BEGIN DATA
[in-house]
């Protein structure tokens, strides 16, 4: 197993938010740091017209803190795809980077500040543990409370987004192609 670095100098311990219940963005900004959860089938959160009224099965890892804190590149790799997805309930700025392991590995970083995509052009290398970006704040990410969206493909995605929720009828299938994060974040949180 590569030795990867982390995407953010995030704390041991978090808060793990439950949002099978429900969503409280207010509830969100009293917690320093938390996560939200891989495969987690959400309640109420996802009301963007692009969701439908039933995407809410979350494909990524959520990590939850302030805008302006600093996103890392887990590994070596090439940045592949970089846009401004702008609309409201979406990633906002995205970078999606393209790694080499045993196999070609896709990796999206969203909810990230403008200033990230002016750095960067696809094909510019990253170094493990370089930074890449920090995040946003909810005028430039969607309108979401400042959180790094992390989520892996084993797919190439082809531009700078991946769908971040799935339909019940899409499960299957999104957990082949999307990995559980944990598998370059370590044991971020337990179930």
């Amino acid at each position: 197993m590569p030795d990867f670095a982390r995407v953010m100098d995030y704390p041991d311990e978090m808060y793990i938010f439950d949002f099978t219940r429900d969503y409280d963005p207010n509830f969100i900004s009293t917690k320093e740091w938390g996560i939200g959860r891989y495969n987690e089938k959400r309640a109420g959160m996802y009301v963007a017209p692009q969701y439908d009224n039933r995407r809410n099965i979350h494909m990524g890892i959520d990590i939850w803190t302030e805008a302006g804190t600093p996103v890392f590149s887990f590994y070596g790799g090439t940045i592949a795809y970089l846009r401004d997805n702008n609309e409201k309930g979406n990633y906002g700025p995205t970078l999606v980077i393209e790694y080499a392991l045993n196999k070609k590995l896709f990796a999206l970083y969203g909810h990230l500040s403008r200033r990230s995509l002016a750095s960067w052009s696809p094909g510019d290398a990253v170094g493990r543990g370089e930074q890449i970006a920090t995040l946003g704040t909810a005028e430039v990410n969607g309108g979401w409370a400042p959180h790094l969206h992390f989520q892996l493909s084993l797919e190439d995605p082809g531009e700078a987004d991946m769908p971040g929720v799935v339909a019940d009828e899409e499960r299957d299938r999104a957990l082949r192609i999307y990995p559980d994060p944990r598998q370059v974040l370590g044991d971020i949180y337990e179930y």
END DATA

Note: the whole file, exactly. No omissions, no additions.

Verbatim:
[in-house]
């Protein structure tokens, strides 16, 4: 197993938010740091017209803190795809980077500040543990409370987004192609 670095100098311990219940963005900004959860089938959160009224099965890892804190590149790799997805309930700025392991590995970083995509052009290398970006704040990410969206493909995605929720009828299938994060974040949180 590569030795990867982390995407953010995030704390041991978090808060793990439950949002099978429900969503409280207010509830969100009293917690320093938390996560939200891989495969987690959400309640109420996802009301963007692009969701439908039933995407809410979350494909990524959520990590939850302030805008302006600093996103890392887990590994070596090439940045592949970089846009401004702008609309409201979406990633906002995205970078999606393209790694080499045993196999070609896709990796999206969203909810990230403008200033990230002016750095960067696809094909510019990253170094493990370089930074890449920090995040946003909810005028430039969607309108979401400042959180790094992390989520892996084993797919190439082809531009700078991946769908971040799935339909019940899409499960299957999104957990082949999307990995559980944990598998370059370590044991971020337990179930």
């Amino acid at each position: 197993m590569p030795d990867f670095a982390r995407v953010m100098d995030y704390p041991d311990e978090m808060y793990i938010f439950d949002f099978t219940r429900d969503y409280d963005p207010n509830f969100i900004s009293t917690k320093e740091w938390g996560i939200g959860r891989y495969n987690e089938k959400r309640a109420g959160m996802y009301v963007a017209p692009q969701y439908d009224n039933r995407r809410n099965i979350h494909m990524g890892i959520d990590i939850w803190t302030e805008a302006g804190t600093p996103v890392f590149s887990f590994y070596g790799g090439t940045i592949a795809y970089l846009r401004d997805n702008n609309e409201k309930g979406n990633y906002g700025p995205t970078l999606v980077i393209e790694y080499a392991l045993n196999k070609k590995l896709f990796a999206l970083y969203g909810h990230l500040s403008r200033r990230s995509l002016a750095s960067w052009s696809p094909g510019d290398a990253v170094g493990r543990g370089e930074q890449i970006a920090t995040l946003g704040t909810a005028e430039v990410n969607g309108g979401w409370a400042p959180h790094l969206h992390f989520q892996l493909s084993l797919e190439d995605p082809g531009e700078a987004d991946m769908p971040g929720v799935v339909a019940d009828e899409e499960r299957d299938r999104a957990l082949r192609i999307y990995p559980d994060p944990r598998q370059v974040l370590g044991d971020i949180y337990e179930y």